“I don’t think you could do that today,” says Roy.

Shenton immigration centre: originally built for the merchant John Shenton Gordon in the 1890s.

Shenton immigration centre: originally built for the merchant John Shenton Gordon in the 1890s.

Arriving in England on Easter Sunday, they are forced to sleep in a bus shelter in freezing weather.

“We ended up living and working on a farm back in the north of England, a farm where my father had worked. He and my mother, I had already sponsored them out to Australia, and my brother was here now too,” Roy says.

Returning to Australia, they raise their four children, but it doesn’t work out.

“We split, then we got together again like it was a marriage of convenience, but eventually we parted again and we raised the children – two boys, twin girls – between us.

“I was by myself for a long time.”

A foster family

Eventually Roy Askham remarries. His new wife Heather has an adopted son.

“She had taken the care of a friend’s child, because her friend couldn’t cope. And she raised him until he was 18,” Roy says.

“I had a job delivering insulation at the time, but when the government installation scheme collapsed we found we were struggling. It was really hard to get a job. Eventually I qualified for the pension. Heather was forced onto the unemployment benefits. At 55 it's very hard to get a job, you know? We were a bit lost.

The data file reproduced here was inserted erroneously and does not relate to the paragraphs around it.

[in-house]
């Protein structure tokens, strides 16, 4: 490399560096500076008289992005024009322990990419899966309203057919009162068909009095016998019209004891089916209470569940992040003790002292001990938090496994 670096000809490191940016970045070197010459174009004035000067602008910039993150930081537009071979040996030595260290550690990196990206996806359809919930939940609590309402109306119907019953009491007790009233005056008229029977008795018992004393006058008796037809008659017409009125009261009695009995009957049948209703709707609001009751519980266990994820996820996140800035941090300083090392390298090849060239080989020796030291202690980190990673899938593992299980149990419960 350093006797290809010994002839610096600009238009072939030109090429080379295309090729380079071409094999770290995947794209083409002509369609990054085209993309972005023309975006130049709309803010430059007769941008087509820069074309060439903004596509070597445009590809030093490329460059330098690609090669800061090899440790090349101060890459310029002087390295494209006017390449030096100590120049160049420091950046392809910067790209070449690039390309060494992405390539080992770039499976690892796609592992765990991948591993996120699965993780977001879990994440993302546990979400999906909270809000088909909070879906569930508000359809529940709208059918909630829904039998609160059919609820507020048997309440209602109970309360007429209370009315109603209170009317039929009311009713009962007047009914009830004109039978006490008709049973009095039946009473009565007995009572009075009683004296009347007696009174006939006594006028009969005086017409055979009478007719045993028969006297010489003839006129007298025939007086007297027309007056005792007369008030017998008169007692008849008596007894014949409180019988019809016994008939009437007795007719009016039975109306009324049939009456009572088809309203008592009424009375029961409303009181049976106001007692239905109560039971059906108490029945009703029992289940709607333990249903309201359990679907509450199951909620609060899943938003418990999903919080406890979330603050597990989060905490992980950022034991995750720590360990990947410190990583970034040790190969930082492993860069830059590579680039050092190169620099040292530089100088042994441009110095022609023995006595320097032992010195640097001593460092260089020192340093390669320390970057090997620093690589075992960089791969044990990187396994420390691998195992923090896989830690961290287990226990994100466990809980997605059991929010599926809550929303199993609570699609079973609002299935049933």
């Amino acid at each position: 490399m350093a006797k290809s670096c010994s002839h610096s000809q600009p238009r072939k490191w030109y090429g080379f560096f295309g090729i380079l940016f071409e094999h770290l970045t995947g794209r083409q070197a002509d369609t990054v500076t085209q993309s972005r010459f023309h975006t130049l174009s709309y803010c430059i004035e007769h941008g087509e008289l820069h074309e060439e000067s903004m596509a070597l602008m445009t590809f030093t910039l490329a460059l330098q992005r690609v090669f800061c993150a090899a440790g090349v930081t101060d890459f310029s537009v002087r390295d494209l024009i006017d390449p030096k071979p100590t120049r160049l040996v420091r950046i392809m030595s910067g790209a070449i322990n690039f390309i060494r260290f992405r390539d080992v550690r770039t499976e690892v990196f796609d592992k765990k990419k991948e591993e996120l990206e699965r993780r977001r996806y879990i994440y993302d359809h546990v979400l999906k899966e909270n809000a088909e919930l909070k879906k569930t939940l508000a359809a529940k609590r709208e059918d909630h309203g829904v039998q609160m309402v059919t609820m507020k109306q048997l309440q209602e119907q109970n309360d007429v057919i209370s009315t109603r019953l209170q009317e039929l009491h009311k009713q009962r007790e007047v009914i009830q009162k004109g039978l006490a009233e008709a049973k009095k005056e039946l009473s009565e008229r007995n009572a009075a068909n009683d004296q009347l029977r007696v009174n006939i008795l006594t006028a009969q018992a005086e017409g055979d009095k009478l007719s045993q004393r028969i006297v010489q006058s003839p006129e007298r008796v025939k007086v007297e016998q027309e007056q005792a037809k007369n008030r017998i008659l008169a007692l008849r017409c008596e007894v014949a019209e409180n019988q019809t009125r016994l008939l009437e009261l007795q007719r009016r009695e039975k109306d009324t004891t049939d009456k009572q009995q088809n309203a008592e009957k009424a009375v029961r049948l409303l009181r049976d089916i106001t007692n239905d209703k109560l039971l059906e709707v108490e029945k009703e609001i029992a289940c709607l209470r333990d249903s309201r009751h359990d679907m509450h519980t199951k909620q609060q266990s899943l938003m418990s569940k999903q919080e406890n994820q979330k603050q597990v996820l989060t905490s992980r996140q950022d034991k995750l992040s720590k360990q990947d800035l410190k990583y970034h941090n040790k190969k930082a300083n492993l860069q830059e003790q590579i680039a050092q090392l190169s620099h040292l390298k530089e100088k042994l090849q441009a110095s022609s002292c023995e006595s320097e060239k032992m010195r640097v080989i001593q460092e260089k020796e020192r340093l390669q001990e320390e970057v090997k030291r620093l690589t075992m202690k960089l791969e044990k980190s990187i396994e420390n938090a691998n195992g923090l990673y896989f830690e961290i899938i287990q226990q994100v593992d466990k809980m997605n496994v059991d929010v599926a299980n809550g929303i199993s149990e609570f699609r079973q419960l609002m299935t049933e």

“And we met a friend who had a foster child. And she said to us ‘if you think you can make someone’s life worthwhile, you should apply for this.’”

The couple undergo foster training through Child and Family Services (CAFS). They learn of the problems that foster children sometimes carry with them, their anger and sadness.

They foster one child, then another. Finally they accept responsibility for three girls, hoping to return them home eventually. Each of the girls have their personal struggles to overcome, legacies of their past. Roy says their backgrounds are varied, but the pain of what they have been through sometimes becomes manifest in the same way.

“They do ballroom dancing now; one of them has a black belt in Taekwondo. It can be tiring, but you have to act younger to be with them, which makes you feel younger yourself,” says Roy.

“I’m 70 now, and this is like a new job, in one sense. But it’s more than a job. And it’s worthwhile. We lease a farm out of Ballarat, 800 acres, so there’s freedom. The girls can run around.”

On writing a book at 70

Port of call: many migrants moved to St Kilda, pictured here at the Junction in the 1960s.

Port of call: many migrants moved to St Kilda, pictured here at the Junction in the 1960s.

“I read a lot when I was young, and then later I became interested in the spiritual side of things, in reincarnation and spiritual development,” says Roy.

“And in this story, the main character, this old woman discovers she only has a week to live. And she looks at herself in the mirror and seews how decrepit she is, and how her life has led her to this point. And then the mirror starts to talk to her, and tells her she has a second chance. And it’s like that for us, with the children.

“I didn’t write it with the (foster) girls in mind, but when I read it, I realised that it was exactly what happened to the girls.”

Roy Askham said The Magic Mirror took 18 months to write. He’s considering writing a sequel, following the journey of Abigail.

“I think the moral of the book is, ‘Life is not easy. Things are not going to be given to you on a plate. You have to look out for yourself.’